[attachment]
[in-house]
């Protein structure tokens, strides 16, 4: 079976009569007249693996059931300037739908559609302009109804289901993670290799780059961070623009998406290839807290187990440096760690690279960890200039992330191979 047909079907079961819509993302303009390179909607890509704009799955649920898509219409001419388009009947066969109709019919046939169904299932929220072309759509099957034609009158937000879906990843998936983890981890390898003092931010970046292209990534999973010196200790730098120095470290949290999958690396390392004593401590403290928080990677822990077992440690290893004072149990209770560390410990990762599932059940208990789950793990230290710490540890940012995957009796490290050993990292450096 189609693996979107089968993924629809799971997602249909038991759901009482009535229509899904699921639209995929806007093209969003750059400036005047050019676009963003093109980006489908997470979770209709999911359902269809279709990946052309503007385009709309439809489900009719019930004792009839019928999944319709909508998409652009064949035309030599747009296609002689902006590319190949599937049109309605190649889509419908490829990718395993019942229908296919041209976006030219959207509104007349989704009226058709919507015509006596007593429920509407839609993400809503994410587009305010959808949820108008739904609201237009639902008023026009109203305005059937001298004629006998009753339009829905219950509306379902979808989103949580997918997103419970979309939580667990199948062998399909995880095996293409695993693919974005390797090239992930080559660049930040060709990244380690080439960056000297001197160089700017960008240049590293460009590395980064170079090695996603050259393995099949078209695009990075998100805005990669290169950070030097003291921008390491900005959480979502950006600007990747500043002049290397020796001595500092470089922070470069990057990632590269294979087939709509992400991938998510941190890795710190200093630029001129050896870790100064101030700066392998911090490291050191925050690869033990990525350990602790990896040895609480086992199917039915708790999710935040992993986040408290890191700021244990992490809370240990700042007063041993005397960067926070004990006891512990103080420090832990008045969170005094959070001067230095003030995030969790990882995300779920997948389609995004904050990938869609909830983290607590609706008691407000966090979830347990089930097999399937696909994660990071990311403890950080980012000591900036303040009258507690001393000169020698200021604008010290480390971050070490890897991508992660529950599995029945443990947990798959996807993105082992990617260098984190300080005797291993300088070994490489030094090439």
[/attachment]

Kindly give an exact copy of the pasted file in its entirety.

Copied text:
[in-house]
């Protein structure tokens, strides 16, 4: 079976009569007249693996059931300037739908559609302009109804289901993670290799780059961070623009998406290839807290187990440096760690690279960890200039992330191979 047909079907079961819509993302303009390179909607890509704009799955649920898509219409001419388009009947066969109709019919046939169904299932929220072309759509099957034609009158937000879906990843998936983890981890390898003092931010970046292209990534999973010196200790730098120095470290949290999958690396390392004593401590403290928080990677822990077992440690290893004072149990209770560390410990990762599932059940208990789950793990230290710490540890940012995957009796490290050993990292450096 189609693996979107089968993924629809799971997602249909038991759901009482009535229509899904699921639209995929806007093209969003750059400036005047050019676009963003093109980006489908997470979770209709999911359902269809279709990946052309503007385009709309439809489900009719019930004792009839019928999944319709909508998409652009064949035309030599747009296609002689902006590319190949599937049109309605190649889509419908490829990718395993019942229908296919041209976006030219959207509104007349989704009226058709919507015509006596007593429920509407839609993400809503994410587009305010959808949820108008739904609201237009639902008023026009109203305005059937001298004629006998009753339009829905219950509306379902979808989103949580997918997103419970979309939580667990199948062998399909995880095996293409695993693919974005390797090239992930080559660049930040060709990244380690080439960056000297001197160089700017960008240049590293460009590395980064170079090695996603050259393995099949078209695009990075998100805005990669290169950070030097003291921008390491900005959480979502950006600007990747500043002049290397020796001595500092470089922070470069990057990632590269294979087939709509992400991938998510941190890795710190200093630029001129050896870790100064101030700066392998911090490291050191925050690869033990990525350990602790990896040895609480086992199917039915708790999710935040992993986040408290890191700021244990992490809370240990700042007063041993005397960067926070004990006891512990103080420090832990008045969170005094959070001067230095003030995030969790990882995300779920997948389609995004904050990938869609909830983290607590609706008691407000966090979830347990089930097999399937696909994660990071990311403890950080980012000591900036303040009258507690001393000169020698200021604008010290480390971050070490890897991508992660529950599995029945443990947990798959996807993105082992990617260098984190300080005797291993300088070994490489030094090439």